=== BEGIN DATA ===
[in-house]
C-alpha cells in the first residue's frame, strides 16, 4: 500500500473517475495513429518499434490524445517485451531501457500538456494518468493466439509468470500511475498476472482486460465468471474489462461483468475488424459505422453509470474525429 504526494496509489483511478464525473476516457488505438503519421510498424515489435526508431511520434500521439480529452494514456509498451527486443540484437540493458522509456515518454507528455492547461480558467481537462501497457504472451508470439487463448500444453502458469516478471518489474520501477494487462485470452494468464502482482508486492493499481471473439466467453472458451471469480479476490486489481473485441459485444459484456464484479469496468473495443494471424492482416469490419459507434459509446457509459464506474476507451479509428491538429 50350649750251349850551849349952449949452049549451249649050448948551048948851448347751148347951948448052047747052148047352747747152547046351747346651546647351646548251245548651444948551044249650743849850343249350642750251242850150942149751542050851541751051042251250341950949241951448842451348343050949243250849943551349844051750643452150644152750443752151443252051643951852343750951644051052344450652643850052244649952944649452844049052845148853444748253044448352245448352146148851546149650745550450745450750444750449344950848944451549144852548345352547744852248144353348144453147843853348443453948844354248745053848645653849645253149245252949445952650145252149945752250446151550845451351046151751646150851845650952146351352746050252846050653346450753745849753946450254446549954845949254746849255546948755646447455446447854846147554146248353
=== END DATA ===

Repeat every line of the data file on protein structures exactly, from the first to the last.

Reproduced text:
[in-house]
C-alpha cells in the first residue's frame, strides 16, 4: 500500500473517475495513429518499434490524445517485451531501457500538456494518468493466439509468470500511475498476472482486460465468471474489462461483468475488424459505422453509470474525429 504526494496509489483511478464525473476516457488505438503519421510498424515489435526508431511520434500521439480529452494514456509498451527486443540484437540493458522509456515518454507528455492547461480558467481537462501497457504472451508470439487463448500444453502458469516478471518489474520501477494487462485470452494468464502482482508486492493499481471473439466467453472458451471469480479476490486489481473485441459485444459484456464484479469496468473495443494471424492482416469490419459507434459509446457509459464506474476507451479509428491538429 50350649750251349850551849349952449949452049549451249649050448948551048948851448347751148347951948448052047747052148047352747747152547046351747346651546647351646548251245548651444948551044249650743849850343249350642750251242850150942149751542050851541751051042251250341950949241951448842451348343050949243250849943551349844051750643452150644152750443752151443252051643951852343750951644051052344450652643850052244649952944649452844049052845148853444748253044448352245448352146148851546149650745550450745450750444750449344950848944451549144852548345352547744852248144353348144453147843853348443453948844354248745053848645653849645253149245252949445952650145252149945752250446151550845451351046151751646150851845650952146351352746050252846050653346450753745849753946450254446549954845949254746849255546948755646447455446447854846147554146248353